Non-US GAAP Reconciliation
 
 
 
Years Ended December 31
 
 
 
($ millions, except for common share data)
2016

2015

Variance

Net Earnings Attributable to Common Equity Shareholders
585

728

(143
)
Adjusting Items:
 
 
 
ITC -
 
 
 
Accelerated vesting of stock-based compensation awards
22


22

UNS Energy -
 
 
 
FERC ordered transmission refunds
18


18

FortisAlberta -
 
 
 
Capital tracker revenue adjustment for 2013 and 2014

(9
)
9

Non-Regulated - Energy Infrastructure -
 
 


Gain on sale of non-regulated generation assets

(32
)
32

Unrealized loss on mark-to-market of derivatives
6


6

Non-Utility -
 
 


Net gain on sale of commercial real estate and hotel assets

(101
)
101

Corporate and Other -
 
 


Acquisition-related expenses and fees
90

7

83

Foreign exchange gain

(13
)
13

Loss on settlement of expropriation matters

9

(9
)
Adjusted Net Earnings Attributable to Common Equity
 
 


Shareholders
721

589

132

Adjusted Basic Earnings per Common Share ($)
2.33

2.11

0.22

Weighted Average Number of Common Shares Outstanding
 
 
 
(# millions)
308.9

278.6

30.3



MANAGEMENT DISCUSSION AND ANALYSIS
12
December 31, 2016



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Adjusted Net Earnings Attributable to Common Equity Shareholders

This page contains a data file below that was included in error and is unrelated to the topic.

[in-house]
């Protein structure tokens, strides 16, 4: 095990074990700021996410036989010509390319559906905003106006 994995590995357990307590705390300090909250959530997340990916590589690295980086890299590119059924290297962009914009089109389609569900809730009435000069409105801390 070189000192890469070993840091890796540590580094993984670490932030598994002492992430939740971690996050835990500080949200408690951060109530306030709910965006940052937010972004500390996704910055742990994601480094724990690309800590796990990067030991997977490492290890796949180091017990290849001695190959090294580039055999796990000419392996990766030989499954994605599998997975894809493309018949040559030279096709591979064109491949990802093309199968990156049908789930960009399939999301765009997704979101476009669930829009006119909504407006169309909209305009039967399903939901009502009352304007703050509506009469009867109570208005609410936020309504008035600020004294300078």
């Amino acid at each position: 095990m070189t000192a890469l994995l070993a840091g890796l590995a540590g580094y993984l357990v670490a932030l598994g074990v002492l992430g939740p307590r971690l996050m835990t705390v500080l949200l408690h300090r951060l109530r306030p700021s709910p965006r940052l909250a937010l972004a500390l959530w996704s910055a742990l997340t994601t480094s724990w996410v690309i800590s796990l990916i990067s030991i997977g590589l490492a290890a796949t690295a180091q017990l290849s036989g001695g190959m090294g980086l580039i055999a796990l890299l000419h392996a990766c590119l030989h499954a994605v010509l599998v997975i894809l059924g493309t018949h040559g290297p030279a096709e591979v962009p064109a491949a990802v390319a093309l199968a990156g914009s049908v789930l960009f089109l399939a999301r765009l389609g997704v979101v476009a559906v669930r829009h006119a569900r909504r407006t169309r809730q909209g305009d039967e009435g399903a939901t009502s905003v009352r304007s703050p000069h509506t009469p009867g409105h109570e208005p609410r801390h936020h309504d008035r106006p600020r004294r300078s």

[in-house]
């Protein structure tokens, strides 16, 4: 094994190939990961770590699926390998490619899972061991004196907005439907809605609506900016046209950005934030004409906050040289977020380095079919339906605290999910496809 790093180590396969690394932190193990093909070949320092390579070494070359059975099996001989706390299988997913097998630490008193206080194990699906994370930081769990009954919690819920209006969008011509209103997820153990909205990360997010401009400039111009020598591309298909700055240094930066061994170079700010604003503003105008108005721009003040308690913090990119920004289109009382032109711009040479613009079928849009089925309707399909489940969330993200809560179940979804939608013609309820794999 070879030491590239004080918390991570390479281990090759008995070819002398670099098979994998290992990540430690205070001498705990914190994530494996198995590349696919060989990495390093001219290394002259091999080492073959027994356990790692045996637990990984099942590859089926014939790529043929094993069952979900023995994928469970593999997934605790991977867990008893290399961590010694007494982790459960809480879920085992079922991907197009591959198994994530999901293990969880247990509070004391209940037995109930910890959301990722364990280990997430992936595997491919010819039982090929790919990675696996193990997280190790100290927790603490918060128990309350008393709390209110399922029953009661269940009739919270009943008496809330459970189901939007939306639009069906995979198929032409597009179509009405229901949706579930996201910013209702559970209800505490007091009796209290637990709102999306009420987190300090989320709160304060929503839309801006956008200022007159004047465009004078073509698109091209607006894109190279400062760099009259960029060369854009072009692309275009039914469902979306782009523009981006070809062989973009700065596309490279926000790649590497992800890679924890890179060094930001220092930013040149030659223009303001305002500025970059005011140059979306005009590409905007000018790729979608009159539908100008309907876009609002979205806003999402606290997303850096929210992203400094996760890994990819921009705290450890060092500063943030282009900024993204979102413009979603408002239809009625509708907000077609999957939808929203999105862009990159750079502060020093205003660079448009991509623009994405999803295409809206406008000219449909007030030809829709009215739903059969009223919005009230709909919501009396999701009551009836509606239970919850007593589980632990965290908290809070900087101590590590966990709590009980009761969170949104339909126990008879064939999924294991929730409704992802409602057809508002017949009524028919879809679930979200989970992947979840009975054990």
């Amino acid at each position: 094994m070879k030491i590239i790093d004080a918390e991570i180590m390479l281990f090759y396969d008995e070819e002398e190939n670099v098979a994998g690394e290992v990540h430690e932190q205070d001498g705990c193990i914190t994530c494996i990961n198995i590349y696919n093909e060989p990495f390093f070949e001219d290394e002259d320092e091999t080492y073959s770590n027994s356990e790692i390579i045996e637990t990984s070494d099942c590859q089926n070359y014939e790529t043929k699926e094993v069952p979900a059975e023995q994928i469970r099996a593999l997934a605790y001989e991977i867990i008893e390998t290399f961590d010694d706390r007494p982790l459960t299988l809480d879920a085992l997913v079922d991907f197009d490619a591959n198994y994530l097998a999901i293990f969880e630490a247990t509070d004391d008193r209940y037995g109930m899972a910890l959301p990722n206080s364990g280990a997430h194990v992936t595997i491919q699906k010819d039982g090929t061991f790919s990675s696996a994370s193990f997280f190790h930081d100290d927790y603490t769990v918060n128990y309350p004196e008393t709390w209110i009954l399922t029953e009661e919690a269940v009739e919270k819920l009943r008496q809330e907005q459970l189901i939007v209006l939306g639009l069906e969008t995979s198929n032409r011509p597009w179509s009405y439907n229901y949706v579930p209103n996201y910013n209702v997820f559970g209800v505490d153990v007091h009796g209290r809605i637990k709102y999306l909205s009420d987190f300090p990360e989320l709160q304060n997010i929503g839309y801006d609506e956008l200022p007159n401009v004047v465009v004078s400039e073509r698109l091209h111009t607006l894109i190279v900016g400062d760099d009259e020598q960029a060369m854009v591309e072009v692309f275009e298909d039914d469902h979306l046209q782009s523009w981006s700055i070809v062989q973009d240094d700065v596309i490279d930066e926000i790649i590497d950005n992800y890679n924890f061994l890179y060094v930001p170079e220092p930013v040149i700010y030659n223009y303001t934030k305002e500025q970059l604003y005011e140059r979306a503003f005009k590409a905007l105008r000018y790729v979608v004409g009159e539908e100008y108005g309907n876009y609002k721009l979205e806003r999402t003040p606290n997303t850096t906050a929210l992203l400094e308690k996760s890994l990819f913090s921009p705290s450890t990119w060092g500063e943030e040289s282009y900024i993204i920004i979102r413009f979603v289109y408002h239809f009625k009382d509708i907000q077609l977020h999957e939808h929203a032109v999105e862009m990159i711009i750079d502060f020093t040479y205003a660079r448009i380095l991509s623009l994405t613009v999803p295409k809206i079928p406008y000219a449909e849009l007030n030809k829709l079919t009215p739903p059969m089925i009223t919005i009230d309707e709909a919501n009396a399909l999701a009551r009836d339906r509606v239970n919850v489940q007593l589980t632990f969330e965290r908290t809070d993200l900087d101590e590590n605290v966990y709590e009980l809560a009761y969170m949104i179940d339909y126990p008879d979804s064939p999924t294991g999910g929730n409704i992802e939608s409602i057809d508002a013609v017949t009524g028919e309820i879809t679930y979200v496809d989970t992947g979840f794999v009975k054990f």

The increase in adjusted net earnings attributable to common equity shareholders was driven by earnings contribution of $81 million at ITC from the date of acquisition in October 2016. The increase was also due to: (i) strong performance at most of the Corporation’s regulated utilities driven by UNS Energy, largely due to the settlement of Springerville Unit 1 matters, Central Hudson, due to an increase in delivery revenue, a higher allowance for funds used during construction (“AFUDC”) at FortisBC Energy, and stronger performance from the Caribbean; (ii) favourable foreign exchange associated with US dollar-denominated earnings; and (iii) contribution from Aitken Creek and higher earnings at the Waneta Expansion, which commenced production in early April 2015. The increase was partially offset by: (i) higher Corporate and Other expenses, largely due to finance charges associated with the acquisition of ITC; (ii) the sale of commercial real estate and hotel assets in 2015; and (iii) lower earnings at FortisAlberta mainly due to lower average energy consumption and higher operating expenses.